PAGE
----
Slander (1957)

  |  Crime, Drama, Film-Noir

Slander (1957) Poster

Steve Cochran plays the slick, debonair owner of a notorious gossip magazine who is anxious to break a big scandal to reverse a recent decline in sales. He zeroes in on children's ... See full summary »


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15 December 2000 | bmacv
| Curious period piece about heyday of "scandal sheets"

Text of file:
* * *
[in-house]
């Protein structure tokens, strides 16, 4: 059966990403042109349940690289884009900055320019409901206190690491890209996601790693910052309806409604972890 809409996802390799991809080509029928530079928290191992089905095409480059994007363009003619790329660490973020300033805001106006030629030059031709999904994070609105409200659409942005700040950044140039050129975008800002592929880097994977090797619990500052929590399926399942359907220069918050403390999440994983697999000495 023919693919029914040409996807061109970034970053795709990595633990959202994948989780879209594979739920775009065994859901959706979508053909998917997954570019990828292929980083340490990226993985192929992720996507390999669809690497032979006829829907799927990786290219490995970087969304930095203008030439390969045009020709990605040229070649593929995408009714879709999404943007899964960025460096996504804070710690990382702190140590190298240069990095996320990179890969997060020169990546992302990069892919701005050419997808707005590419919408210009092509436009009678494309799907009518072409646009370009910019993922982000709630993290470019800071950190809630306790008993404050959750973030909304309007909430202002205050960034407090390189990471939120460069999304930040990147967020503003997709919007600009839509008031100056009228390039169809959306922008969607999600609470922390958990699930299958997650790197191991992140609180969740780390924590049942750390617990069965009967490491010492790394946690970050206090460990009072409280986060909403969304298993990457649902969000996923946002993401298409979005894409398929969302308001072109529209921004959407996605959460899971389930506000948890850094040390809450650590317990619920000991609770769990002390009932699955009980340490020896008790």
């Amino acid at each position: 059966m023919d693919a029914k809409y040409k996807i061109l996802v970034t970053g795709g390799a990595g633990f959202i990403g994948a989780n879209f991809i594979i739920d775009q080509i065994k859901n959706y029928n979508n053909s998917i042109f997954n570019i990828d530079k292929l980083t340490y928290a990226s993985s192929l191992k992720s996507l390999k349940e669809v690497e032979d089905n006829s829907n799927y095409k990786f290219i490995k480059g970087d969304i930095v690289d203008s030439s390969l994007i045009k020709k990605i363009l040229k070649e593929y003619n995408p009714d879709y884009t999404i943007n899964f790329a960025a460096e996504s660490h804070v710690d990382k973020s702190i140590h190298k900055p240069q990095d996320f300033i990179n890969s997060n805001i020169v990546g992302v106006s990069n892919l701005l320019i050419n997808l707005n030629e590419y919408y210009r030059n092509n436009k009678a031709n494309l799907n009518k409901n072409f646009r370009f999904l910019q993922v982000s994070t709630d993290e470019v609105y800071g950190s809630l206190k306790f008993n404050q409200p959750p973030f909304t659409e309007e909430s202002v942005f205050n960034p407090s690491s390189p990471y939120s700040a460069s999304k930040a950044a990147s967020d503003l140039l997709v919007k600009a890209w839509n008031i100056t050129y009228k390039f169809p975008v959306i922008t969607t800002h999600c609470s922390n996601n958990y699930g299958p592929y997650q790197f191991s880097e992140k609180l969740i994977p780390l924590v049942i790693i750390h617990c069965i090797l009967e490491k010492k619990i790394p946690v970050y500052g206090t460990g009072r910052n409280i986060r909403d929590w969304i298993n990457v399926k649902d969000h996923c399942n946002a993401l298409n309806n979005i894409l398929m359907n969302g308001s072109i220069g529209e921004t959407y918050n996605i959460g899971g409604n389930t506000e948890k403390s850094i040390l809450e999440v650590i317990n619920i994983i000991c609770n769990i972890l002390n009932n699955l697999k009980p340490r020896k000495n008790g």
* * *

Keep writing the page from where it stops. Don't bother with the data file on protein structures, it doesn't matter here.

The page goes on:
A curious period piece not without interest, Slander was made in the heyday of guttersnipe periodicals like "Confidential," that ruined show-biz careers and blackmailed victims into spilling dirt on bigger prey. Steve Cochran portrays the oily gossip publisher, a bachelor with a strangely solicitous relationship with his alcoholic mother (Marjorie Rambeau). In trying to dig up the goods on a beloved Broadway star, he zeros in on Van Johnson as a boyhood pal, a third-rate puppeteer who has finally got his big break in the new medium of television. Alas, the puppeteer once served four years in the hoosegow for armed robbery, despite the fact that he's now a devoted family man with wife (Ann Blyth) and son (Richard Eyer) in tow. Van Johnson refuses to knuckle under to the blackmail demands, and much melodrama ensues. Today, with a no-holds-barred press with almost non-existent restraints when it comes to public figures, Slander looks a bit quaint. But in the 50s, these tactics -- which probably wouldn't have been tolerated except for the parallel phenomenon of McCarthyism -- were seen as a deadly threat to the studios and their stars. Scandal, made at MGM under Dory Schary, is Hollywood's overwrought (and none too good) response. The following year, Alexander Mackendrick's chillingly dark Sweet Smell of Success (with Burt Lancaster and Tony Curtis)trod much the same ground in a far more memorable way.

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